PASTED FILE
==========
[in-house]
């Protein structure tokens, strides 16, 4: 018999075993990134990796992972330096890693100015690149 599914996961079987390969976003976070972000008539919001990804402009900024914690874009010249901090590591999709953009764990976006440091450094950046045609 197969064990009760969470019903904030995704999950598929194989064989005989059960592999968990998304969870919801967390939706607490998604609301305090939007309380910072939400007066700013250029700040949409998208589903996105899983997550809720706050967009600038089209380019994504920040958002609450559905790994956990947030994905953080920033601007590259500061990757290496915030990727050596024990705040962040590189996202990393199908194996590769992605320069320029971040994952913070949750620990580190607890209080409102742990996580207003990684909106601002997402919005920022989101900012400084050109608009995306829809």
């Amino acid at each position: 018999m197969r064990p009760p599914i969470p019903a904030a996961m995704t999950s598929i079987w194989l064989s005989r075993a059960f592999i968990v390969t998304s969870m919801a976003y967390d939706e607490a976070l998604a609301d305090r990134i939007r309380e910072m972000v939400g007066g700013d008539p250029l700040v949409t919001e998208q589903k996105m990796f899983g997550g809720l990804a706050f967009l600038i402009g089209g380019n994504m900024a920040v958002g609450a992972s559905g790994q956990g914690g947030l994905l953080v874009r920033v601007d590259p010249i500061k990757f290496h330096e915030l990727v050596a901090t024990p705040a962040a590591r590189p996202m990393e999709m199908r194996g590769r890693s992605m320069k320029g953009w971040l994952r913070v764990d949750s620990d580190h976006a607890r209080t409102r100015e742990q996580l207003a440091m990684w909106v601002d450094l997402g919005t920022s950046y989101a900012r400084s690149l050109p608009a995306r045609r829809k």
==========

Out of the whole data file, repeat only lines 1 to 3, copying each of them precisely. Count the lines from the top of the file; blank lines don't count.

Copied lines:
[in-house]
């Protein structure tokens, strides 16, 4: 018999075993990134990796992972330096890693100015690149 599914996961079987390969976003976070972000008539919001990804402009900024914690874009010249901090590591999709953009764990976006440091450094950046045609 197969064990009760969470019903904030995704999950598929194989064989005989059960592999968990998304969870919801967390939706607490998604609301305090939007309380910072939400007066700013250029700040949409998208589903996105899983997550809720706050967009600038089209380019994504920040958002609450559905790994956990947030994905953080920033601007590259500061990757290496915030990727050596024990705040962040590189996202990393199908194996590769992605320069320029971040994952913070949750620990580190607890209080409102742990996580207003990684909106601002997402919005920022989101900012400084050109608009995306829809």
């Amino acid at each position: 018999m197969r064990p009760p599914i969470p019903a904030a996961m995704t999950s598929i079987w194989l064989s005989r075993a059960f592999i968990v390969t998304s969870m919801a976003y967390d939706e607490a976070l998604a609301d305090r990134i939007r309380e910072m972000v939400g007066g700013d008539p250029l700040v949409t919001e998208q589903k996105m990796f899983g997550g809720l990804a706050f967009l600038i402009g089209g380019n994504m900024a920040v958002g609450a992972s559905g790994q956990g914690g947030l994905l953080v874009r920033v601007d590259p010249i500061k990757f290496h330096e915030l990727v050596a901090t024990p705040a962040a590591r590189p996202m990393e999709m199908r194996g590769r890693s992605m320069k320029g953009w971040l994952r913070v764990d949750s620990d580190h976006a607890r209080t409102r100015e742990q996580l207003a440091m990684w909106v601002d450094l997402g919005t920022s950046y989101a900012r400084s690149l050109p608009a995306r045609r829809k």